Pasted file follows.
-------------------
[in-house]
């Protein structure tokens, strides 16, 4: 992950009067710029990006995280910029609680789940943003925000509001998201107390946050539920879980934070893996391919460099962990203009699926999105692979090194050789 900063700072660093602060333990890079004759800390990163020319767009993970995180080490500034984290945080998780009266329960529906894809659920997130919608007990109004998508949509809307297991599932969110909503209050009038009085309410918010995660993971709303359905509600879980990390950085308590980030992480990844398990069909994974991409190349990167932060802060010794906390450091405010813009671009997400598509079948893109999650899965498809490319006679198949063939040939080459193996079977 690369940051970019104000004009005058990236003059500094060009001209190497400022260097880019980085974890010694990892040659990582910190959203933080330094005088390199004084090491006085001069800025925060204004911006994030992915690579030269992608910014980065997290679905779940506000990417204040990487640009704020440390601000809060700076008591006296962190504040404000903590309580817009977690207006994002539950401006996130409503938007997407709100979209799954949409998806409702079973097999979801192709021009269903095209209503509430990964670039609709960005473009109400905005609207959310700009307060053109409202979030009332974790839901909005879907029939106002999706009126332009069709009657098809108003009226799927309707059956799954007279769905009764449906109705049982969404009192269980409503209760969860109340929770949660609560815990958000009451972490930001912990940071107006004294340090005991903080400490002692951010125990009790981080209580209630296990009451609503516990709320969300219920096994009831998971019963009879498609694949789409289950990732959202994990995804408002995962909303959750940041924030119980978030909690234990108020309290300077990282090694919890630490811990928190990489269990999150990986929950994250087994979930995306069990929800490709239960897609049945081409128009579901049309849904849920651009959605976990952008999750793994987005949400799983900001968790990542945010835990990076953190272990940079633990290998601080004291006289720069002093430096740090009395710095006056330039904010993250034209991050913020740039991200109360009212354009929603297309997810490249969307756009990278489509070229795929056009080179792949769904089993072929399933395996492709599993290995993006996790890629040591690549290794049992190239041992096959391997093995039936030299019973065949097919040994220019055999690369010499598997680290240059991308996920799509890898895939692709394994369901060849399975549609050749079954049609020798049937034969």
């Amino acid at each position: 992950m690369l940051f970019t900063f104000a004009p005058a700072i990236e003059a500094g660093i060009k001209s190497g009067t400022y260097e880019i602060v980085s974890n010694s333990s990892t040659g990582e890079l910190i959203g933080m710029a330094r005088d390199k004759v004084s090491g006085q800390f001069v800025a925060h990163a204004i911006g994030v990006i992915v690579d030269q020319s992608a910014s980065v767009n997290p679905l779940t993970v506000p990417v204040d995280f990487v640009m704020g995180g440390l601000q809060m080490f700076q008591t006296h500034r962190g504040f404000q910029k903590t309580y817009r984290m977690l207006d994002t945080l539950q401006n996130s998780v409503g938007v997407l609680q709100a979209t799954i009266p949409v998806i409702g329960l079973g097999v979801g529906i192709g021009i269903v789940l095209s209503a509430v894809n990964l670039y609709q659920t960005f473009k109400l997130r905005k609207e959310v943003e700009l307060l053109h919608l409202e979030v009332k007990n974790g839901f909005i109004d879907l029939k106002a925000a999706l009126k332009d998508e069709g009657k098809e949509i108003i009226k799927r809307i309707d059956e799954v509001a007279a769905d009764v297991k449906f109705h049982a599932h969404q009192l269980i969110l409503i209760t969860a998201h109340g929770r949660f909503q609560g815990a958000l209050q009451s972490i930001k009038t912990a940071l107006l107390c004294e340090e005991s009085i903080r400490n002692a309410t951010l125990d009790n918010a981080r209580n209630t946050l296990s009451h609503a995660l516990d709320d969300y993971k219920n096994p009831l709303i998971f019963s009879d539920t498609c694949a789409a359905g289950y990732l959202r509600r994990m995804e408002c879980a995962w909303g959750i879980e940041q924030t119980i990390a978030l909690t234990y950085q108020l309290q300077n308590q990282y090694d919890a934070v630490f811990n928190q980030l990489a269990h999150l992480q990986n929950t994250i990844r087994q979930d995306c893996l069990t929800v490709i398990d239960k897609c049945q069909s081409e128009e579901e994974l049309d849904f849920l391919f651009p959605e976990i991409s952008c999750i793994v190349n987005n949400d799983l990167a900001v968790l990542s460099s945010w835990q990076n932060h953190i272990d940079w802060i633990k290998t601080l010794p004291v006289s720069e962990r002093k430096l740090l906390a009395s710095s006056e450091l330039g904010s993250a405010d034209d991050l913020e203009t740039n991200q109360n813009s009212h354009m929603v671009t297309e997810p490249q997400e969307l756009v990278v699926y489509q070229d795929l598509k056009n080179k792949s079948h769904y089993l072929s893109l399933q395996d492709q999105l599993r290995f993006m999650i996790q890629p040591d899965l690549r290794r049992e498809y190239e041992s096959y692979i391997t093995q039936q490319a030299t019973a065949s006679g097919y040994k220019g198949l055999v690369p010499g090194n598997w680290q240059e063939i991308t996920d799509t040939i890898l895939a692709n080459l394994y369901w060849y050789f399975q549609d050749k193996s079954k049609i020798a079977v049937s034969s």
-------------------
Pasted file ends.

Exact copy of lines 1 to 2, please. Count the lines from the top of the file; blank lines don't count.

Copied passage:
[in-house]
């Protein structure tokens, strides 16, 4: 992950009067710029990006995280910029609680789940943003925000509001998201107390946050539920879980934070893996391919460099962990203009699926999105692979090194050789 900063700072660093602060333990890079004759800390990163020319767009993970995180080490500034984290945080998780009266329960529906894809659920997130919608007990109004998508949509809307297991599932969110909503209050009038009085309410918010995660993971709303359905509600879980990390950085308590980030992480990844398990069909994974991409190349990167932060802060010794906390450091405010813009671009997400598509079948893109999650899965498809490319006679198949063939040939080459193996079977 690369940051970019104000004009005058990236003059500094060009001209190497400022260097880019980085974890010694990892040659990582910190959203933080330094005088390199004084090491006085001069800025925060204004911006994030992915690579030269992608910014980065997290679905779940506000990417204040990487640009704020440390601000809060700076008591006296962190504040404000903590309580817009977690207006994002539950401006996130409503938007997407709100979209799954949409998806409702079973097999979801192709021009269903095209209503509430990964670039609709960005473009109400905005609207959310700009307060053109409202979030009332974790839901909005879907029939106002999706009126332009069709009657098809108003009226799927309707059956799954007279769905009764449906109705049982969404009192269980409503209760969860109340929770949660609560815990958000009451972490930001912990940071107006004294340090005991903080400490002692951010125990009790981080209580209630296990009451609503516990709320969300219920096994009831998971019963009879498609694949789409289950990732959202994990995804408002995962909303959750940041924030119980978030909690234990108020309290300077990282090694919890630490811990928190990489269990999150990986929950994250087994979930995306069990929800490709239960897609049945081409128009579901049309849904849920651009959605976990952008999750793994987005949400799983900001968790990542945010835990990076953190272990940079633990290998601080004291006289720069002093430096740090009395710095006056330039904010993250034209991050913020740039991200109360009212354009929603297309997810490249969307756009990278489509070229795929056009080179792949769904089993072929399933395996492709599993290995993006996790890629040591690549290794049992190239041992096959391997093995039936030299019973065949097919040994220019055999690369010499598997680290240059991308996920799509890898895939692709394994369901060849399975549609050749079954049609020798049937034969």